• Presence and promotion. Where will your business live online? Will you have a website, or just a well-maintained Facebook page? What about Instagram, which is great for visuals (“Swipe for the before and after!”)? How will you promote your business: printed flyers, targeted social media ads, yard signs at the homes of your jobs? While painting is your #1 priority, finding new customers should be top of mind, and creating a promotion plan, with really dollar amounts, can help you stay on track. 
  • Testimonials. It can be awkward to ask for reviews from happy customers, but positive word of mouth is one of the top ways small businesses grow. Building this process of asking for reviews into your marketing plan will eventually make it feel like another part of the job. It can be as simple as following up on a job with an email thanking your customers, including a link to your Yelp profile so they can leave their feedback; whatever you decide, write it down and make it a consistent part of your process.

7. Build your online storefront

It’s time to open for business! Virtually, that is. If you’re just starting out and want to do it on the cheap, it’s easy to get your online presence up and running with a free Facebook page. Here’s an example of a well-maintained Facebook page:

A Facebook page is easy to set up and lets you share your painting photos as well as your contact information, hours, and even quotes from testimonials. Potential customers can contact you there, too, with questions. Once you’ve launched your page, reach out to family and friends. Ask them to follow and share your new business to get the ball rolling. Later on, you can graduate to a fully fledged website if you find the need, but that comes with a bigger price tag and can mean more time spent on updates and maintenance.

8. Look professional with affordable tech tools

You can turn your cell phone into a one-stop business shop, for less than the cost of a can of paint a month. With a cloud communications software like RingCentral, you’ll get your own professional business phone number, just for your customers. Plus, you can keep calls and texts from clients separate from your personal contacts, inside one easy-to-use app: 

As your business grows, RingCentral grows with you, offering the chance to add advanced customer engagement features that can help you manage your expanding client base without sacrificing on service.

9. Find your first customers

Word of mouth is so important for a job like house painting. Everyone wants someone they can trust; whether they’re having the inside or outside of their house painted, it can feel like a risk to have a stranger at your home when you aren’t there.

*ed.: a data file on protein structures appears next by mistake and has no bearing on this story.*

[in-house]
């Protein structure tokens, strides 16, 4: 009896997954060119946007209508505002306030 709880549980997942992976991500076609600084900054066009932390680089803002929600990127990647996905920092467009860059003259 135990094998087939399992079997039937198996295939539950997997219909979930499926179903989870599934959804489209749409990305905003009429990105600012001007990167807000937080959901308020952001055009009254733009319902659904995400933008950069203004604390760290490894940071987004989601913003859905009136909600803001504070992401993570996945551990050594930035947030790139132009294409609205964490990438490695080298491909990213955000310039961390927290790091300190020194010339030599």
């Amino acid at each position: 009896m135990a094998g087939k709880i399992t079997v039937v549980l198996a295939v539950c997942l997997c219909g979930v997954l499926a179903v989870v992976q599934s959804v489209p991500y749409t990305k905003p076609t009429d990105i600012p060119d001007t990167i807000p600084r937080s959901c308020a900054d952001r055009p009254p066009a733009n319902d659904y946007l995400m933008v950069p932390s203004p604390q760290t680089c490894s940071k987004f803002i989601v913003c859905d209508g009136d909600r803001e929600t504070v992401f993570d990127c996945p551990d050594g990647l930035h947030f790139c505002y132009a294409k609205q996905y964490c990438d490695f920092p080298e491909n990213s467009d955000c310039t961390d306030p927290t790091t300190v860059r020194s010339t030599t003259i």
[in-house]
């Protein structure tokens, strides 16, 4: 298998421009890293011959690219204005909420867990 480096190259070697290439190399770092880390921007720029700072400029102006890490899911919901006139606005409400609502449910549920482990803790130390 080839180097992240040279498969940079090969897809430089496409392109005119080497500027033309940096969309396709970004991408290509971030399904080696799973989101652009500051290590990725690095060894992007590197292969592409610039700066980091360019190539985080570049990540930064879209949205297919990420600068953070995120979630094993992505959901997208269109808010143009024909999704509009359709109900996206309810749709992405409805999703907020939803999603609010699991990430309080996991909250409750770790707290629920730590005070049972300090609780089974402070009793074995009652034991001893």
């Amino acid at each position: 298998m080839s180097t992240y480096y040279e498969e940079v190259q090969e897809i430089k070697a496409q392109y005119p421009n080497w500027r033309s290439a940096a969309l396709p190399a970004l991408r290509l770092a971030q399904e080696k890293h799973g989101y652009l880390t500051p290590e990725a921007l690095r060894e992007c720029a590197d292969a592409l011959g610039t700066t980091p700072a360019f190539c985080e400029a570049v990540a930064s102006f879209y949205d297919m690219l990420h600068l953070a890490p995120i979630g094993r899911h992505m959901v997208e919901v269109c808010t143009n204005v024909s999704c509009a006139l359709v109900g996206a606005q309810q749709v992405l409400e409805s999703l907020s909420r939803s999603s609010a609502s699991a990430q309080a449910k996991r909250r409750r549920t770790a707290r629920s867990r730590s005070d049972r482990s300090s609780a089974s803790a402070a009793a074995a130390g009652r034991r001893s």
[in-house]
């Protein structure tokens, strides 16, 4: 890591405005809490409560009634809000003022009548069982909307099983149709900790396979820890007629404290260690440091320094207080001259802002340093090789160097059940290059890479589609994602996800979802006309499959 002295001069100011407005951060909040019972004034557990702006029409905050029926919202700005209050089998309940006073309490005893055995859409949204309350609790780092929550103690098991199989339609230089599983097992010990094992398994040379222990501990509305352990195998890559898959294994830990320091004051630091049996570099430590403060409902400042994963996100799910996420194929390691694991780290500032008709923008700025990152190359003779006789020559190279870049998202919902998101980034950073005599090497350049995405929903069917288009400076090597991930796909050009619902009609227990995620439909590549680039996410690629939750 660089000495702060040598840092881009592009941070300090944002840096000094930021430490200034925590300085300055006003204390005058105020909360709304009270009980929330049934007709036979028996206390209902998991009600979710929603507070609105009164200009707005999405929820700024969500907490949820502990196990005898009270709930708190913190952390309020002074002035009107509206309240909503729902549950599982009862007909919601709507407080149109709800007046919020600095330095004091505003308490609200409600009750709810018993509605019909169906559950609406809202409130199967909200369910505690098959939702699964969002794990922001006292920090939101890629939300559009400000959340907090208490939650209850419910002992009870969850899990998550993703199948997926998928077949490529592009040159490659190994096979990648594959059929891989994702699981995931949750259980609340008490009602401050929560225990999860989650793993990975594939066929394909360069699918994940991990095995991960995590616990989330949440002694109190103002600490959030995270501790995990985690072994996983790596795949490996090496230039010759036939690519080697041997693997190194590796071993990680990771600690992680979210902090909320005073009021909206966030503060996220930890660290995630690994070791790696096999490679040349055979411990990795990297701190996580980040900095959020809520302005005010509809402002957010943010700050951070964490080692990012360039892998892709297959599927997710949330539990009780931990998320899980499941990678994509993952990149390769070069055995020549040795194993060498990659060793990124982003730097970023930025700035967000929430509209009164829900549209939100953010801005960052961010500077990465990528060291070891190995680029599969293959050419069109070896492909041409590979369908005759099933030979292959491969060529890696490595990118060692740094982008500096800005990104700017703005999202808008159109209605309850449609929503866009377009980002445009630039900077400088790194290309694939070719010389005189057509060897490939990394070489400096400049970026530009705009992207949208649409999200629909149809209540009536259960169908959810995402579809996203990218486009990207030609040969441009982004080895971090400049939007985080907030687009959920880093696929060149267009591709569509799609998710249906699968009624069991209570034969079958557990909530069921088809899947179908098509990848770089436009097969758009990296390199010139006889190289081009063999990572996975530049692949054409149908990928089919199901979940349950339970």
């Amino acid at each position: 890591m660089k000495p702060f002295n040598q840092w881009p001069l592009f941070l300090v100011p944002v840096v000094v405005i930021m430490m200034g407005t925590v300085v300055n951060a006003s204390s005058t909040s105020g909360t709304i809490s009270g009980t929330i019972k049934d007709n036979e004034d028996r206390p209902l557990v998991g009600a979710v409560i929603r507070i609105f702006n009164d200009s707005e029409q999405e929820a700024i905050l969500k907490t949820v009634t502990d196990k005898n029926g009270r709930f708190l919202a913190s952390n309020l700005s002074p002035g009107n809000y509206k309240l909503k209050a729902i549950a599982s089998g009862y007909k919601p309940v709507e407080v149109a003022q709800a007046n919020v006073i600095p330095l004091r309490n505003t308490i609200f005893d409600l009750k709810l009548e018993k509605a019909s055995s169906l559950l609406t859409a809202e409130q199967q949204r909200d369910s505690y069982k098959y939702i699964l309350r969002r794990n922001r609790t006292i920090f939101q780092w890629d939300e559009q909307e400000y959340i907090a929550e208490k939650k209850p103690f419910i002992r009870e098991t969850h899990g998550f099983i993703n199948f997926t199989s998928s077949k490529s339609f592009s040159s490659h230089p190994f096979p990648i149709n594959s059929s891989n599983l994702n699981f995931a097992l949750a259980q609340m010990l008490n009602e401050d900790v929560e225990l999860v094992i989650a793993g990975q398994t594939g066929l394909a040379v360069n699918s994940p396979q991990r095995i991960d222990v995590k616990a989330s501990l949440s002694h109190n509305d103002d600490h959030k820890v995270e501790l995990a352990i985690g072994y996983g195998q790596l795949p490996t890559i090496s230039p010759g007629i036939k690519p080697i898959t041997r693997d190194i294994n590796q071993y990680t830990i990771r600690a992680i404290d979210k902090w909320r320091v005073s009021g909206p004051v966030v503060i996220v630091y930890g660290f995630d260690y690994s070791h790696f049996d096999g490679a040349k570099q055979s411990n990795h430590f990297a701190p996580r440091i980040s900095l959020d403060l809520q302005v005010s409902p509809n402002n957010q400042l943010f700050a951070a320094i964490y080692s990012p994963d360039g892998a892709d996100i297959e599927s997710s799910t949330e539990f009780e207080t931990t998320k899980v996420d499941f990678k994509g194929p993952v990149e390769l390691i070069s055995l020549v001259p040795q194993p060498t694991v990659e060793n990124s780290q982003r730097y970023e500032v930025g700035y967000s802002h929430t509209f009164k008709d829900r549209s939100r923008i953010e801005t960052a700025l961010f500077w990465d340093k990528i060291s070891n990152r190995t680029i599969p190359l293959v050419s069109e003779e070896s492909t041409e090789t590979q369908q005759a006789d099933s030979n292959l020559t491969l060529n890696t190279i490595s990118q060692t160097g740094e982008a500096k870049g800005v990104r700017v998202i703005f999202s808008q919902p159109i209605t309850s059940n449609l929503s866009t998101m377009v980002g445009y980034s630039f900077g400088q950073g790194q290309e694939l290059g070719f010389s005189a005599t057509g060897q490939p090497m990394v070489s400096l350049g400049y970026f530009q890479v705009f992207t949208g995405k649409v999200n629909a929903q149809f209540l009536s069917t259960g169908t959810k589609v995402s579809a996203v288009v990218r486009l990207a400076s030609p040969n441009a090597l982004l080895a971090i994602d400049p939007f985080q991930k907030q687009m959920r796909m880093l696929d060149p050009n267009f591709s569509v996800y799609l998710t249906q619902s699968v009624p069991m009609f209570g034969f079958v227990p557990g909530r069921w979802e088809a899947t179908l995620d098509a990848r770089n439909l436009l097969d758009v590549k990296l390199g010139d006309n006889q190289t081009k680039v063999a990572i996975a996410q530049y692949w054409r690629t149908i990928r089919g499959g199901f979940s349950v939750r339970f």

That’s why a great way to find your first customers is to reach out to family members and friends to see if they need any work done. Maybe even offer them a little discount; they’ll be your first testimonials and will hopefully sing your praises to others, so it’s a good trade off. 

There are some “cold calling” approaches, too, if you find yourself needing a steadier stream of new clients. You can hang up flyers on bulletin boards at home improvement and grocery stores, and pound the pavement talking to your neighbors about your services. 

Does your neighborhood or town have its own Facebook group? This can be a great place to post about your services or respond to folks looking for painters.

10. Find great partners in your area

What other home improvement companies are having success in your neck of the woods and are looking to expand their networks? A great way to find out is to attend events put on by your local chamber of commerce. They might even offer a more formal networking community for small businesses like yours that you can attend for a membership fee. You never know who you’ll meet in your own community: maybe a general contractor in need of more journeyman painters, or an interior designer with whom you can share referrals. Whatever the case, seek out these opportunities and see where they can lead you and your new business. 

Starting your own painting company

If you’ve been waiting to make the leap into house painting, now might be a great time to take the plunge. The home remodeling industry is booming, and a painting business is one of the few that takes very little upfront cash to start and run. It’s a great way to get your entrepreneurial feet wet and see if being your own boss is the right career path for you. 

Don’t miss the rest of our series on how to start a small business! We’ve got chapters chock full of tips and tricks for making this journey successful, like: